21 January

Connecting Legacy Equipment

Integrating Legacy Equipment With IoT: The Transformation Of Manufacturing.
 
Not too long ago, connectivity was an added selling point for industrial equipment. Nowadays, it’s a requirement. But this puts many manufacturers in an awkward position: what to do with legacy equipment that can’t connect to the Internet? The answer is easier said than done: integrate them with the Industrial Internet of Things (IIoT).
 
IoT technology promises a package of attractive benefits, including enhanced competitiveness, improved profitability, and reduced downtime. But for factories to reap these rewards, they need to develop an ecosystem that integrates legacy machinery with modern assets (that completely rely on internet-based connectivity).
 
The compatibility dilemma seems overwhelming, but there are solutions for integrating legacy machinery with IIoT – three, more specifically, according to PTC Product Manager Jeff Bates. Option one is known as ‘rip-and-replace,’ and entails discarding legacy equipment to replace it with modern, IoT-enabled machinery.
 
Many have challenged the rip-and-replace option as one that doesn’t make financial sense for processing manufacturers, considering the durability of legacy equipment. So option two, ‘retrofit’ or ‘wrap-and-extend’, proposes using third-party IoT-ready connectivity solutions (such as gateways) to extend the capabilities of legacy equipment instead of ruling them out.
 
And option three is to create personalised technical solutions in-house. However nice this sounds, it is unlikely that many manufacturers have the financial or professional resources required. In Bates’ words, “collecting data is one challenge, but displaying it, analysing it, or otherwise turning the data into actionable intelligence in a timely and useful manner is a whole other issue. Technicians that are able to solve all of these issues are generally hard to come by.”
 
Unfortunately or not, overcoming the transition challenges towards connectivity is a requirement to stay in business. And those who have invested in IIoT testify that the rewards are real – e.g., the implementation of predictive maintenance to avoid machinery breakdowns has resulted in efficiency gains of around 30% for companies that have ‘made it’.
 
Transforming isolated systems into connected ones allows companies to make a more efficient and productive use of their assets and business processes. IIoT reaches previously unavailable data to give manufacturers a holistic view of how their machinery is performing. This allows manufacturers to better control their systems, decrease downtime and increase efficiencies of energy, materials and manpower.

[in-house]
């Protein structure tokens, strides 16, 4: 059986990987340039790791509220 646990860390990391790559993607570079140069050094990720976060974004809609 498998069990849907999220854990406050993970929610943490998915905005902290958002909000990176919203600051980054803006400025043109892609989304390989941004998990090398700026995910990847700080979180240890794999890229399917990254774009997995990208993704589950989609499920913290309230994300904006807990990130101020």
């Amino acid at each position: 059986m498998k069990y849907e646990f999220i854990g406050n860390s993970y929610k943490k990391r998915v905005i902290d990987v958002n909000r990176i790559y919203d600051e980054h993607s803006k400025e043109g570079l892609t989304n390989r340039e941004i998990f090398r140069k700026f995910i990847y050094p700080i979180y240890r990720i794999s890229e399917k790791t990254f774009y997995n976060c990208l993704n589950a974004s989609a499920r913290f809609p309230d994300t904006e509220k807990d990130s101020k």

One example of how the IIoT is changing manufacturing can be seen in partnership projects, such as that between automotive and industrial supplier Schaeffler and IBM’s Watson IoT platform, which includes cognitive solutions to the manufacturer’s products. “We are entering an age where parts can monitor and evaluate their own performance and even order their own replacement when necessary,” said Peter Gutzmer, Schaeffler’s CEO and CTO.
 
“This is an era of unprecedented industrial transformation defined by factories, machines and parts capable of self-assessing, triggering actions and exchanging information with each other, and with the people who manufacture and maintain them,” complemented Harriet Green, general manager of IBM Watson IoT.
 
Perhaps no industry evolves as quickly as technology – and staying up-to-date is an ongoing process. The ideal solution for your company’s IoT journey might be a combination of all three options outlined by Bates, adapting the best of each approach to fit your business needs and resources. Most companies start implementing IoT technology in a small scale, integrating one use case at a time and continuously adding on, rather than connecting the entire process at once. Almost everything along the journey can be personalised. There is only one thing that is not up for discussion: IoT is not a trend that will vanish when the next good thing comes up – so the journey towards connectivity is mandatory for any manufacturer who hopes to stay competitive.
 
 
Written by Paula Magal for ManuSec Europe, where Mann + Hummel will be hosting a real-life case study on how they successfully integrated IIoT into legacy equipment. Subscribe to the Summit’s LinkedIn Showcase Page and its Free Manufacturing Security Newsletters for more content like this.

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